How can plastic surgery impact your mental health


Plastic surgery can fix what ails you: small breasts, large breasts, thick hips, cleft palate, burn trauma, migraines… the list is practically endless. And it varies in degree of severity to your health with a debatable level of necessity. Will you die if you don’t increase your breast size? No but your self esteem could use some more volume. There is a definite correlation between our intangible thoughts and our physical characteristics.

Plastic surgery has become synonymous with cosmetic surgery but they’re not always the same. There is a branch of plastic surgery called reconstructive surgery that can restore physical function to damaged body parts. Knowing the depth of what plastic surgery truly can do is important in knowing why or how it can affect our mental health. Plastic surgery scratches deeper than the surface; it does more than plump up lips and remove fat. It also does more than heal chronic headaches and remove wartime scars. Plastic surgery can heal the mind if it’s healthy enough.

Today we talk about the impact of plastic surgery on one of the most important but less cosmetically popular body parts, the brain.

Who is THAT?

The reflection we see in the mirror can captivate us as children. Before we learn how to feel about that reflection, while we’re still in the bliss of the innocence of youth, we laugh at what we see. Maybe we clap our hands and smile. As we age and start to feel the pressures of society, our interpretation of that reflection can change, not always in a positive way. We may develop negative thoughts about ourselves as our bodies change.

Does my brain need lipo?

A number of factors influence how we truly see our reflections in the mirror, ranging from our family’s support (or lack thereof) to our genetics and the physical shape and status of our bodies. Circumstances such as whether any outside trauma has come to us, and how our clothes fit today to how we felt when we first woke up this morning can influence our perception of ourselves. Not everyone loves their reflection but a majority of us don’t hate it all the time. Then there’s the minority…

Body dysmorphia (also known as body dysmorphic disease or BDD) is a mental health problem that affects around 2% of the general population, or 1 in 50 people worldwide. This condition involves severe self-scrutiny over details that are not apparent to others. People with BDD are obsessed with their bodies in an unhealthy way; constantly checking their appearances in mirrors, seeking outside validation regarding their appearance or spending an excessive amount of time grooming themselves.

Regardless of how much time they spend preening, their perception is untouchable. The disease can be temporarily relieved with cosmetic surgery but more often than not, that obsession returns or manifests itself in other ways. Patients can have any procedure under the sun, from a BBL (Brazilian butt lift) to a tummy tuck, but the excitement and pleasure stemming from the results are only temporary. It’s not a hopeless situation: BDD can be clinically treated by professional cognitive therapists. Read more about BDDhere.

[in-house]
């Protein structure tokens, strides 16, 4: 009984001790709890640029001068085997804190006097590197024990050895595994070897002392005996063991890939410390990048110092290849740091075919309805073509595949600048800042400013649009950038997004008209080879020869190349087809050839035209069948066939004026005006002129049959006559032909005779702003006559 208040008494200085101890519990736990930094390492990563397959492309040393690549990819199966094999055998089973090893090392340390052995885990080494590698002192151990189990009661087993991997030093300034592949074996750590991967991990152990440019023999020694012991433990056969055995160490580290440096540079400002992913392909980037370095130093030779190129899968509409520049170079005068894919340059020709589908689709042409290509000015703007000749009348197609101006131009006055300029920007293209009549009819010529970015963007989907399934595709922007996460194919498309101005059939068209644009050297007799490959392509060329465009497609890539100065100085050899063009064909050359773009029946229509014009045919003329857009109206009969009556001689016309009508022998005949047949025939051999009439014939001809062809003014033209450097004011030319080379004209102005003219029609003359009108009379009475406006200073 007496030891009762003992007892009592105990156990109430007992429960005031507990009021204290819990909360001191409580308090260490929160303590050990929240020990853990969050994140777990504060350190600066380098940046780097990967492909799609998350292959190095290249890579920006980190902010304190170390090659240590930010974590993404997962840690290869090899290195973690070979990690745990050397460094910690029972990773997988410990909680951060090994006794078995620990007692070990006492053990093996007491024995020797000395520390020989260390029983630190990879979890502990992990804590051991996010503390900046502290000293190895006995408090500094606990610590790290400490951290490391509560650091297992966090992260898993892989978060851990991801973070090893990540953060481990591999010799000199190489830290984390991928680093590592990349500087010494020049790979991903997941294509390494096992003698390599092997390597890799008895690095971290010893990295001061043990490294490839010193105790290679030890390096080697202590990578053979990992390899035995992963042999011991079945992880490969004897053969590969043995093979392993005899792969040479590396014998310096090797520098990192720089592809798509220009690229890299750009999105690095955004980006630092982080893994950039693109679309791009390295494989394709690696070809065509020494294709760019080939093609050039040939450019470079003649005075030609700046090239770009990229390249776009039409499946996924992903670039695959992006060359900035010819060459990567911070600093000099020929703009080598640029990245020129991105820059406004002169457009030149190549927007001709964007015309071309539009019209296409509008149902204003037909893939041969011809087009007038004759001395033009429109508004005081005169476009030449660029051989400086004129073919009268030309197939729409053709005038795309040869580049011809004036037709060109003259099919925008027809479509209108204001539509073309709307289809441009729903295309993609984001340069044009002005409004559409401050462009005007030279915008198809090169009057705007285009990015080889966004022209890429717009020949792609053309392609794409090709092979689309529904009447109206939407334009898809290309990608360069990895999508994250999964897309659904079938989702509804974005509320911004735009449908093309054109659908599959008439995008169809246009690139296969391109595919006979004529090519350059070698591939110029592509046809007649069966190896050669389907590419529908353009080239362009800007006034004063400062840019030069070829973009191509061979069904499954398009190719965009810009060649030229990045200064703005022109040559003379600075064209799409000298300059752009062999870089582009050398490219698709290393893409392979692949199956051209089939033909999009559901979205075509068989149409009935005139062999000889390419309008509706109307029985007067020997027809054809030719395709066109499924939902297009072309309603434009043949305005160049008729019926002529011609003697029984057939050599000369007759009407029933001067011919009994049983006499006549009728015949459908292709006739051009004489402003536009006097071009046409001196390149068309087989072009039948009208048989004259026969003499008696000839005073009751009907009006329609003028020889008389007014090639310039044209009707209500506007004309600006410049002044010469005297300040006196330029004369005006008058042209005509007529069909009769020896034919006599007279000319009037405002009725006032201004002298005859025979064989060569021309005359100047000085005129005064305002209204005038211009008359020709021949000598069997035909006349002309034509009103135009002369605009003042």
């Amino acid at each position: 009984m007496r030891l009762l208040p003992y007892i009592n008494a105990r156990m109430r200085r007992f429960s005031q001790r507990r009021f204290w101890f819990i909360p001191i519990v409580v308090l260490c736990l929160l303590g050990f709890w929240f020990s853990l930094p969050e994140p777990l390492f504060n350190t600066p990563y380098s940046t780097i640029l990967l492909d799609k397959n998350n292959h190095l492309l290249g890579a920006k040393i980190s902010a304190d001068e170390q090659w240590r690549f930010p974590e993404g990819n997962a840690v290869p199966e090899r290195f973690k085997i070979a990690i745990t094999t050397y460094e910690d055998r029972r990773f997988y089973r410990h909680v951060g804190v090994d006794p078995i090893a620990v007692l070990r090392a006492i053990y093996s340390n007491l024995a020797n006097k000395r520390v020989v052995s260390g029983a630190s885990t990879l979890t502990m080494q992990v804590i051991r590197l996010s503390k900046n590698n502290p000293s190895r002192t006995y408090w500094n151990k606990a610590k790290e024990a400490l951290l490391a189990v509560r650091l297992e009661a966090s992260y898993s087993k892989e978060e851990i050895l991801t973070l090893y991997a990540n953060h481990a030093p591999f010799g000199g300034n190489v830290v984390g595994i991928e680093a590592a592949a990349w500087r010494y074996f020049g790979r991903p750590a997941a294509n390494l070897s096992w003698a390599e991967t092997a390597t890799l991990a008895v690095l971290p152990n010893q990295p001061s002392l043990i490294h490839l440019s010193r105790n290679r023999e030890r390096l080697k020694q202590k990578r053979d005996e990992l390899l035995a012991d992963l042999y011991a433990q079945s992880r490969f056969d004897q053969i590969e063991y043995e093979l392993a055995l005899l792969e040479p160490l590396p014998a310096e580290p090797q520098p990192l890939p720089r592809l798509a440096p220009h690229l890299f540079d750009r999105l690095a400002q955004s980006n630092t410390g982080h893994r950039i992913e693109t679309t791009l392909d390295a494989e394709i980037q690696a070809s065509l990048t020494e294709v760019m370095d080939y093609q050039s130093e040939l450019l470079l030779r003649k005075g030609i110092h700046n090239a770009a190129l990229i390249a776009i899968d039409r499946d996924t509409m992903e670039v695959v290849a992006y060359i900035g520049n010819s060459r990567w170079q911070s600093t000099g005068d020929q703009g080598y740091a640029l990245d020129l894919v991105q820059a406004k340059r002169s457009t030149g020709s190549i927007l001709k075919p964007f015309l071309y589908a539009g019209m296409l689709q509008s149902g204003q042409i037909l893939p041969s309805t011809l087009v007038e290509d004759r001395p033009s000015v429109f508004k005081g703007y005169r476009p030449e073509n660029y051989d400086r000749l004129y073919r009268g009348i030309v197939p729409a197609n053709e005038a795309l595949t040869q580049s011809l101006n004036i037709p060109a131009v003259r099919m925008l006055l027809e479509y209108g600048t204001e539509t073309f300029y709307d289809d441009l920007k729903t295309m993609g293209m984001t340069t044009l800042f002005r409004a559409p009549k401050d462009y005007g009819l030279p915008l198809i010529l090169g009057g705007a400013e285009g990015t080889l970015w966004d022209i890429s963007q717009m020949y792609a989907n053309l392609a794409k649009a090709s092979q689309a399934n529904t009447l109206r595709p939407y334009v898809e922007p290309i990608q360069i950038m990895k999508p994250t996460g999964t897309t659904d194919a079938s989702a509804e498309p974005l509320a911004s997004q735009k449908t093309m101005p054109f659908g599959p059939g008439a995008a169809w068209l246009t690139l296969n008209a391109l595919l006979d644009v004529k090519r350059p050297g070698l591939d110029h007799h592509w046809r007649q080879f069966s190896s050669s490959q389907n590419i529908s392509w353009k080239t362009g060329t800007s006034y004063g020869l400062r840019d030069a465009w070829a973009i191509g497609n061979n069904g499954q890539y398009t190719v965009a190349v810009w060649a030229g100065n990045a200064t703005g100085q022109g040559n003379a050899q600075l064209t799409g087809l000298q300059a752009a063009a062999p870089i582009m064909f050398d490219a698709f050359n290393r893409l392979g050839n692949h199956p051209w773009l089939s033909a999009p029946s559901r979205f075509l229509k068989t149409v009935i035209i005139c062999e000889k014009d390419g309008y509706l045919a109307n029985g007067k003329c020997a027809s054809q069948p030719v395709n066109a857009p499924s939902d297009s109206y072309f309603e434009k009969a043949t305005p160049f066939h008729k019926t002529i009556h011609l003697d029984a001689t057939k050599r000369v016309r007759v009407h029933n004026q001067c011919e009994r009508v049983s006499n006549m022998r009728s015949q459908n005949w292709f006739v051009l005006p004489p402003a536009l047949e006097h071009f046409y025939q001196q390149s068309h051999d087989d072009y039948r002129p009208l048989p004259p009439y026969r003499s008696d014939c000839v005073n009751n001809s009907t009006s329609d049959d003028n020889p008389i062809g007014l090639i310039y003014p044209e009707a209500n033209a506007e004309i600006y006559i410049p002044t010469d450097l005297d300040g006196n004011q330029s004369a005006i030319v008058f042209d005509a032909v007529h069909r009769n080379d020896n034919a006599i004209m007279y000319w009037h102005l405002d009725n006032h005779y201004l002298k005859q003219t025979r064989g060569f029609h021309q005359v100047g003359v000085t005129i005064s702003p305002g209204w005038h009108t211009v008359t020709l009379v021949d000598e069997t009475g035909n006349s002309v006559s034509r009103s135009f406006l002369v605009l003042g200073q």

The ups and downs of nips and tucks

If you’re in the 98% that isn’t affected by BDD, plastic surgery can improve your quality of life and positively impact your brain. Once you’ve weighed the risks that naturally come with any surgery against the benefits you want to achieve, the next step on this exciting journey is finding a surgeon you can trust. After clearly communicating your expectations, following your surgery plan and seeing positive results, your mental health could improve. If you like what you see in the mirror, your self esteem could proportionately grow along with the body part you’ve enhanced. (Unless you’ve had something reduced, then it would be proportionately opposite. Does that make sense?)

Even if you don’t have BDD, you might not be completely satisfied after your plastic surgery. An interesting (but slightly dated) article by the American Psychological Association presented a duality of the effect of plastic surgery on patients’ mental health. In short, plastic surgery can improve your overall opinion of yourself and the specific area of your body you’ve recently improved, but the satisfaction may be limited based on outside influences or uncontrolled/undiagnosed mental disorders.

For example, patients who are predisposed to suicide, depression or a personality disorder may naturally be incapable of finding sustainable longterm satisfaction from plastic surgery. In the short term, these patients may be happy with their surgery results but as time progresses, their overall attitude remains discouraged.

The last stitch

Can plastic surgery impact your overall health? Absolutely. It can change your bra size, repair damaged bone structure and remove excess skin. You can look in the mirror and see immediate change that could be an improvement, resulting in an increase in your happiness. Will plastic surgery fix all the negative aspects of your life? Possibly - depending on the nature of those aspects - but probably not if you are one of the 970 million + people in the world living with mental illness.

As of 2019, the World Health Organization estimated that at least 1 in 8 people was afflicted with a mental disorder, and this was prior to Covid. The pandemic only increased the number of people suffering with mental disease, according to the WHO’s report. The American Society of Plastic Surgeons released data revealing an increase of 200% in the number of minimally invasive plastic surgeries since 2000, since Covid. In other words, more people turned to plastic surgery after Covid. Chasing happiness through surgery was a trend for a reason. Could it help you?


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